Saturday, April 1

Walking Home on an Early Spring Evening

Every microcosm needs its crow,
something to hang around and comment,
alight on highest branches.

Who hasn't seen the gnats,
the pollen grains that coat the windshield—
who hasn't heard the tree frogs?

In the long march that takes us all our life,
in and out of sleep, sun up, sun gone,
our aging back and forth, smiling and puzzled,
there come these times: you stop and look,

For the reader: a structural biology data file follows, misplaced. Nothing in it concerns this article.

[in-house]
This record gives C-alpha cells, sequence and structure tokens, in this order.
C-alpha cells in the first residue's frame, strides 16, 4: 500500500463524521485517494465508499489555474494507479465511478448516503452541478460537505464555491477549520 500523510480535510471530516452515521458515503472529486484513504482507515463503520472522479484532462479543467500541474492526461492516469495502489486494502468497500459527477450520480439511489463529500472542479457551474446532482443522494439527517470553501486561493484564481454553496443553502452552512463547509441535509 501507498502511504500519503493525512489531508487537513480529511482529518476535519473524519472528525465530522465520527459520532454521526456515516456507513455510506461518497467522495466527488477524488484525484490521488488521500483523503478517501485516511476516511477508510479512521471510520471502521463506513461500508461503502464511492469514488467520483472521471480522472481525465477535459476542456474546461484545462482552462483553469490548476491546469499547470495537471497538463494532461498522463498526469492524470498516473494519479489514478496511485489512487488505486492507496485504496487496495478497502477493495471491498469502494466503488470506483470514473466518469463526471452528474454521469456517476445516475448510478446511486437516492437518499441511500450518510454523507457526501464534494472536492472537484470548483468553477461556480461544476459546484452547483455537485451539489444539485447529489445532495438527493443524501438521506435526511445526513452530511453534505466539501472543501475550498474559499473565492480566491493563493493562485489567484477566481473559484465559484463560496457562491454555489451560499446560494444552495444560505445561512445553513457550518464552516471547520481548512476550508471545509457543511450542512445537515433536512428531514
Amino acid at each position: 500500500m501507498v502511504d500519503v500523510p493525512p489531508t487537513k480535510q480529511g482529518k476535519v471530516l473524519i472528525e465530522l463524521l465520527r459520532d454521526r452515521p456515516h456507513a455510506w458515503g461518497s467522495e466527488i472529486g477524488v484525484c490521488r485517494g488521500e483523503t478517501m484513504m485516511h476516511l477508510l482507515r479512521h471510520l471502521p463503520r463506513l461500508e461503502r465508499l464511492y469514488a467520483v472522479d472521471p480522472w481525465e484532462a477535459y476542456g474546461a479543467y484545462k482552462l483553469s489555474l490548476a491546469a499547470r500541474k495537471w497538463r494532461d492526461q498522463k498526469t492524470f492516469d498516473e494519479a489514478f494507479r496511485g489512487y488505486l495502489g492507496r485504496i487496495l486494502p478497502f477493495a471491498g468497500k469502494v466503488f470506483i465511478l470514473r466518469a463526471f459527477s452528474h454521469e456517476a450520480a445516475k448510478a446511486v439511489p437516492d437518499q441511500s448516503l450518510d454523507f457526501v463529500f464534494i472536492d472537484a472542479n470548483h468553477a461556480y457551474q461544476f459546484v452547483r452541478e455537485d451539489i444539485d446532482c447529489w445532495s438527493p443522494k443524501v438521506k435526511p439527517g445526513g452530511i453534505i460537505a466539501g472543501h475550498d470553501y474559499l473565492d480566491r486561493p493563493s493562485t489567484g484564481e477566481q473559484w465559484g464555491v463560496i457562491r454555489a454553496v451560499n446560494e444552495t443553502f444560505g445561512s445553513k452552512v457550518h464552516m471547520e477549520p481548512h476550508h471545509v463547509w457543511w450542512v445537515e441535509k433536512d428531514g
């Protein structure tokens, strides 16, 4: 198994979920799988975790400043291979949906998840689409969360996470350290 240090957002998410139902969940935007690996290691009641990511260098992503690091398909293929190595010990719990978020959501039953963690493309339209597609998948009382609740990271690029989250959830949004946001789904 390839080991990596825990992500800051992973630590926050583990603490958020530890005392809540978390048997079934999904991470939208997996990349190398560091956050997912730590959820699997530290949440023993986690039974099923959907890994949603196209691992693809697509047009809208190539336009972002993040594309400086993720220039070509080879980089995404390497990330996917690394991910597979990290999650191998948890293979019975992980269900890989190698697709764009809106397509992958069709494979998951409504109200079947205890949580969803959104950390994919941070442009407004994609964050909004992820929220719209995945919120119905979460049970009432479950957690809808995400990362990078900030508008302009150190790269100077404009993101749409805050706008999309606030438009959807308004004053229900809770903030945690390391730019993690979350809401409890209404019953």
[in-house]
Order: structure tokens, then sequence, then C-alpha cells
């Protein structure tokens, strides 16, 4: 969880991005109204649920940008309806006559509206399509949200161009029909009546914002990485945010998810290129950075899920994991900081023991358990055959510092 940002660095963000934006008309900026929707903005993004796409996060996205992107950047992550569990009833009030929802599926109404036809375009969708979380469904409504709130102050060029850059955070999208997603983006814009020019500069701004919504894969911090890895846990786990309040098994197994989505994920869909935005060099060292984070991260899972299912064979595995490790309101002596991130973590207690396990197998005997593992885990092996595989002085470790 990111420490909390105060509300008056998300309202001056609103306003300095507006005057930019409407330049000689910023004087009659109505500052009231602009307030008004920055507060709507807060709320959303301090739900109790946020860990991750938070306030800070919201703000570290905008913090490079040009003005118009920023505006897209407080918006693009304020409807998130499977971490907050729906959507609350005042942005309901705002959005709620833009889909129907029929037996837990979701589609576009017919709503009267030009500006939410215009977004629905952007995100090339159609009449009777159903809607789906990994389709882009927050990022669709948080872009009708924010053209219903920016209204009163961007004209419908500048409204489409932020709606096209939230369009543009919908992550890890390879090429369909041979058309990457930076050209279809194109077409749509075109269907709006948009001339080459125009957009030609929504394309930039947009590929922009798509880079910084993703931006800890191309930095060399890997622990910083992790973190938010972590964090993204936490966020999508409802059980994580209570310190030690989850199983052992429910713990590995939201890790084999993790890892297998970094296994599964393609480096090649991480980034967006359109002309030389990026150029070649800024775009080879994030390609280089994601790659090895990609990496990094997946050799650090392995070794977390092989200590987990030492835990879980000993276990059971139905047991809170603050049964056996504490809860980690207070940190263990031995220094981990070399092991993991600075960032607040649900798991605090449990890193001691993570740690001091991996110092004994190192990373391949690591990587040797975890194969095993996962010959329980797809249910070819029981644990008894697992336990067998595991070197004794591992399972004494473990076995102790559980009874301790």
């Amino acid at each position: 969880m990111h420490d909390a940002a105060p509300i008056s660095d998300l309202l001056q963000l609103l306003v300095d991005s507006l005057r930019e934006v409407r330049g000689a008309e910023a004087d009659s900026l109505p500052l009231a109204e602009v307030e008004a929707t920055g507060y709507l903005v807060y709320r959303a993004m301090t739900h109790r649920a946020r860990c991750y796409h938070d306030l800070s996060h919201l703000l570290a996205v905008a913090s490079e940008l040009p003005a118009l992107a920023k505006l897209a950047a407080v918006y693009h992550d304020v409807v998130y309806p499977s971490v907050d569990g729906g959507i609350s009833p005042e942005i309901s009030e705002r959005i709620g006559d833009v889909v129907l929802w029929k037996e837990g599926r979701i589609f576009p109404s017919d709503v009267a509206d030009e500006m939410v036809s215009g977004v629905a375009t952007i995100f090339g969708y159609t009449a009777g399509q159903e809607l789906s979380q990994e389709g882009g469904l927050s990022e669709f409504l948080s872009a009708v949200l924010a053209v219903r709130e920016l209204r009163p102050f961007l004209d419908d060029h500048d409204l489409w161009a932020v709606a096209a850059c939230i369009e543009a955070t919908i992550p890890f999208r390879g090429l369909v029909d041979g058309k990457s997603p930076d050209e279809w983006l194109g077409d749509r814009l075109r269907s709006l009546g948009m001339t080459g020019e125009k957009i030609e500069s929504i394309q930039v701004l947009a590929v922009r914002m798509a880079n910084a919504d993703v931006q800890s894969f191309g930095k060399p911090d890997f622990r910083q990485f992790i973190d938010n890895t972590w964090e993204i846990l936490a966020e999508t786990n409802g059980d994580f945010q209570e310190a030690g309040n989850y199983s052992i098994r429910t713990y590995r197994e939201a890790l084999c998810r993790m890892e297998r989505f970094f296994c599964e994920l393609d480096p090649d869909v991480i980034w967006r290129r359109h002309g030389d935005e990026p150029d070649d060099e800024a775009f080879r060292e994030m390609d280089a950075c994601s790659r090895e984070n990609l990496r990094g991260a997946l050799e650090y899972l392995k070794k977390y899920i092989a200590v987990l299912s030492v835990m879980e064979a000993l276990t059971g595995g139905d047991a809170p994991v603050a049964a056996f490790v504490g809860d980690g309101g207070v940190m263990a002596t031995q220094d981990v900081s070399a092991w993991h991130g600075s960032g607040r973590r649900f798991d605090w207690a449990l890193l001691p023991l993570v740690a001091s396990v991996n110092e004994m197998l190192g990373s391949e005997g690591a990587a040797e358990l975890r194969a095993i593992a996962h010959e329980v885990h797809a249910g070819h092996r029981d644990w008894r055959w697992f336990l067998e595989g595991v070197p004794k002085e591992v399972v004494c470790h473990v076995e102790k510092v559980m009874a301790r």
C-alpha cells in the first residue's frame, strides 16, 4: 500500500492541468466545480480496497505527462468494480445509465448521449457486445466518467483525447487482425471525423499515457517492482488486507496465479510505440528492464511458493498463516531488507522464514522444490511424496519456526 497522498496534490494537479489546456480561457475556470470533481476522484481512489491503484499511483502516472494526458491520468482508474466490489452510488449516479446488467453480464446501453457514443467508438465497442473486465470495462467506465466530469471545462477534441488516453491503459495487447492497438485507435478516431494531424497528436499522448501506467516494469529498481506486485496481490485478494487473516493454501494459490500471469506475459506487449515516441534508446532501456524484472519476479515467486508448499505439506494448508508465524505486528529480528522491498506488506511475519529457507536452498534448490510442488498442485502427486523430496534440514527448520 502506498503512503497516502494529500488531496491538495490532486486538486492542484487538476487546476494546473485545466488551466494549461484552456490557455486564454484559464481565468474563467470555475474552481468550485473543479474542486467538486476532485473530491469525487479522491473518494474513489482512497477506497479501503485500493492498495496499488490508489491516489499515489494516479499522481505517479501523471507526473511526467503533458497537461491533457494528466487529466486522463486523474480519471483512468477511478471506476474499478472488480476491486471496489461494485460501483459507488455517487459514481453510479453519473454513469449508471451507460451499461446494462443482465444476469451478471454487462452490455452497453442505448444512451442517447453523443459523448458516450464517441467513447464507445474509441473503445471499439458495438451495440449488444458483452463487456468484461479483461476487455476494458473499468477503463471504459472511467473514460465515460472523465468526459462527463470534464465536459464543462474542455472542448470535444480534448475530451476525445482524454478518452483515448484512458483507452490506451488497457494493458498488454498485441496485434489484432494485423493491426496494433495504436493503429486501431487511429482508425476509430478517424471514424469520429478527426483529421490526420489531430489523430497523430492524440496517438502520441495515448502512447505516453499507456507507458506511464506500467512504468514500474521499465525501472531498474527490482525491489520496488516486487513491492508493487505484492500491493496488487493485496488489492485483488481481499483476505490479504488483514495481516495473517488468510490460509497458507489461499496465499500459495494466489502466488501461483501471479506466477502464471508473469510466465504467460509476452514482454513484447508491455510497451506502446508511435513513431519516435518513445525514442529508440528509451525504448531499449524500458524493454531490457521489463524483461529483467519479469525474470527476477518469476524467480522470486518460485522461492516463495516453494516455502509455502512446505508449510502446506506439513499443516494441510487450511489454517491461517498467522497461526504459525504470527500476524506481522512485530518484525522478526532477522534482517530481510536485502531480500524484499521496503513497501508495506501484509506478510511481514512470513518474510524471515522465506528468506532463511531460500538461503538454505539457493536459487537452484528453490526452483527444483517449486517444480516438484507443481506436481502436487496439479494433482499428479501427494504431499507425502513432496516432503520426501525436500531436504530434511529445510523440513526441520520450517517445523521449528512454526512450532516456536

and fix on something unremarkable,
a parking lot or just a patch of sumac,
but it will flare and resonate

and you'll feel part of it for once,
you'll be a goldfinch hanging on a feeder,
you'll be a river system all in silver
etched on a frosty driveway, you'll

say "Folks, I think I made it this time,
I think this is my song." The crow lifts up,
its feathers shine and whisper,

its round black eye surveys indifferently
the world we've made
and then the one we haven't.

-- David Young

Introduction to Six Modernist Moments in Poetry